FRIDA KAHLO, DIEGO RIVERA, AND MEXICAN MODERNISM
Through Jan. 19
North Carolina Museum of Art, Raleigh
Almost seventy years after her death, Frida Kahlo, the Mexican communist painter, is one of America’s favorite brands. Her intense unibrowed face, her folkloric traditional clothing, and her tragic biography are all objects of cult worship.
The exhibit Frida Kahlo, Diego Rivera, and Mexican Modernism, currently on view at the North Carolina Museum of Art, underscores the sad fate of Kahlo’s legacy as an iconoclastic proto-feminist painter whose image has come to overshadow her politically confrontational, albeit deeply personal, self-portraiture.
Drawn from the Jacques and Natasha Gelman collection, the exhibit purports to contextualize Kahlo and her husband, Rivera, by placing their works alongside paintings or photographs by their Mexican modernist peers. Consisting of a small number of paintings by Kahlo and Rivera; paintings and photographs by the likes of David Siqueiros, Rufino Tamayo, and Manuel Álvarez Bravo; and an immense trove of photographs of Kahlo herself, the exhibit capitulates— even panders—to the image cult of Kahlo.
Some of the works by other Mexican modernists are genuinely wonderful, such as Rufino Tamayo’s 1948 “Portrait of Cantinflas,” which portrays the famous Mexican comedian as a slightly sad, evil clown figure in a post-Cubist style.
Other highlights include a self-portrait by David Alfaro Siqueiros and the geometric abstractions in oil of Gunther Gerzso, which capture Mexican modernism’s hybridization of indigenous architecture with modern art’s formal reductions. Manuel Álvarez Bravo’s gelatin silver prints of cone-shaped cacti and rolled-up mattresses also start to build a story about the Mexican movement’s experimentation with abstraction as a practice of reducing vernacular objects to elemental forms.
Kahlo’s use of traditional Tehuana dress becomes another trinket to move plastic-flower crowns in the museum’s gift shop.
But overall, the exhibit does not provide sufficient infrastructure for novice viewers to learn about the intellectual and political underpinnings of Mexico in the first half of the twentieth century. The sheer amount of space dedicated to photographic portraits of Kahlo by the likes of Gisèle Freund, Nickolas Muray, and Guillermo Dávila risks erasing her as a thinker and painter while upholding her as fashion icon.
These photos range from the glamorous to literal death portraits. Hungarian fashion and advertising photographer Nickolas Murray’s vivid color prints of Kahlo, which take up most of one room in the exhibit, embody its overly aestheticized take on Kahlo and Mexican modernism.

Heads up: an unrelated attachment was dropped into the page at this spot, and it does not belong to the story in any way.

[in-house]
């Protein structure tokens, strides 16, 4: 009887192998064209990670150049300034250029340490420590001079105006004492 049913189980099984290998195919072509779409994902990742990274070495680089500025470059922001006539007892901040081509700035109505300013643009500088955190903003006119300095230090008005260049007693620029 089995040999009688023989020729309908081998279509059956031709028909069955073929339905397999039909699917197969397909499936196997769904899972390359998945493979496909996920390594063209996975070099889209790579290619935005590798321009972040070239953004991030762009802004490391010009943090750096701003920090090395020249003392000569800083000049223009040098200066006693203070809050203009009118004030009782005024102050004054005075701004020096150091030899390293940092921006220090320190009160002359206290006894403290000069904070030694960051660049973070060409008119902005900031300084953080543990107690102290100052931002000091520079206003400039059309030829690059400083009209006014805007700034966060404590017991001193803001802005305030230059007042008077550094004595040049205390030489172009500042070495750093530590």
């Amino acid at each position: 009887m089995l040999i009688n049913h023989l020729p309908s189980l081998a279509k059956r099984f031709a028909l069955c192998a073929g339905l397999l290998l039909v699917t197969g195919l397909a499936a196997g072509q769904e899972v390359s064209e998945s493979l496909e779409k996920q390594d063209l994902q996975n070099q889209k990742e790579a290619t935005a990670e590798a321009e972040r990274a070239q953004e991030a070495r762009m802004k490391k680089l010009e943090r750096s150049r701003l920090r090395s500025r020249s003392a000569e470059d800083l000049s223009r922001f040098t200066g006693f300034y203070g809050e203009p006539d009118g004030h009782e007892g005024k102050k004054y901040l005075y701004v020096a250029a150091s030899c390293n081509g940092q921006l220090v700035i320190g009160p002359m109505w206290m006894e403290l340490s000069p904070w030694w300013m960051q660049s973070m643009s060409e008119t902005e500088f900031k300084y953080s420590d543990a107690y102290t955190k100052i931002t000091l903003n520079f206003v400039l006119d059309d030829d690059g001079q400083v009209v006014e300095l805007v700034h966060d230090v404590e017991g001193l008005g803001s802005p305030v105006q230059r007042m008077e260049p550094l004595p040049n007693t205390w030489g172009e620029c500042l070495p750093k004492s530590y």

Murray’s portraits are some of the most famous photographs of Kahlo, capturing the almost-psychedelic tumeric and teal hues she favored, her rouged cheeks, and her red lipstick. In full color, they seem to bring Kahlo closer to us, eliminating the antique distance of black and white photography.
But I’m not sure we need to bring Kahlo closer without the requisite historical and aesthetic context. If they were placed alongside more of Kahlo’s paintings, perhaps these photos would have told a different story—one about how the personal aesthetics depicted in her canvas designs were connected to her engagement with indigeneity.
Instead, Kahlo’s use of traditional Tehuana dress becomes another trinket to move plastic-flower crowns in the museum’s gift shop.
When Kahlo’s actual works do appear, their strangeness and beauty shines. Her small canvas “The Love Embrace of the Universe, the Earth (Mexico), Myself, Diego, and Señor Xolotl” (1949) shows her thinking and painting through indigenous comsovisions.
Meanwhile, “Collage with Two Flies” (1953) shows the artist’s Surrealist humor: She drew a unibrow on an anitique lithograph of a reclined Victorian lady and surrounded her with flies, perhaps commenting on the almost-predatory fascination with Kahlo’s biography that emerged during her lifetime.
There are very few Rivera pieces on view, but they say more about the complexity of his and Kahlo’s relationship than the exhibit’s external narration does. There’s an illuminating contrast between Rivera’s painting of the glamorous blonde Eastern European emigree Natasha Gelman—who, wearing an immaculate white dress, is draped across a settee and flanked by calla lilies—and Kahlo’s close-up portrait of the same person, tight-lipped and stern.
The paintings show two politically committed intellectuals, one willing to flatter a glamorous female patron, the other not afraid to show a capitalist simply as someone who holds the purse strings.
A supplementary exhibit, Luces y Sombras: Images of Mexico, features stunning pictures by key Mexican photographers of the twentieth century, including Graciela Iturbide and Manuel Carrillo. It’s a rare treat to see so many of Iturbide’s gritty but visually exquisite photos in one place. Comprising about forty prints, Luces y Sombras captures Mexico’s natural and built landscape in all its spiny toughness and particular grace, providing much-needed context to the main exhibit.
But overall, Frida Kahlo, Diego Rivera, and Mexican Modernism is a bit too thin to give the viewer a sense of Kahlo and Rivera’s works, let alone of a monumental cultural project that spanned literature, architecture, and politics. The paintings on view are very much worth seeing, and they disclose glimmers of the Mexican cultural history promised by the exhibit’s title. But the festishistic worship of Kahlo’s physical appearance raises worrying questions about the artist’s legacy in the United States.
Support independent local journalism. Join the INDY Press Club to help us keep fearless watchdog reporting and essential arts and culture coverage viable in the Triangle.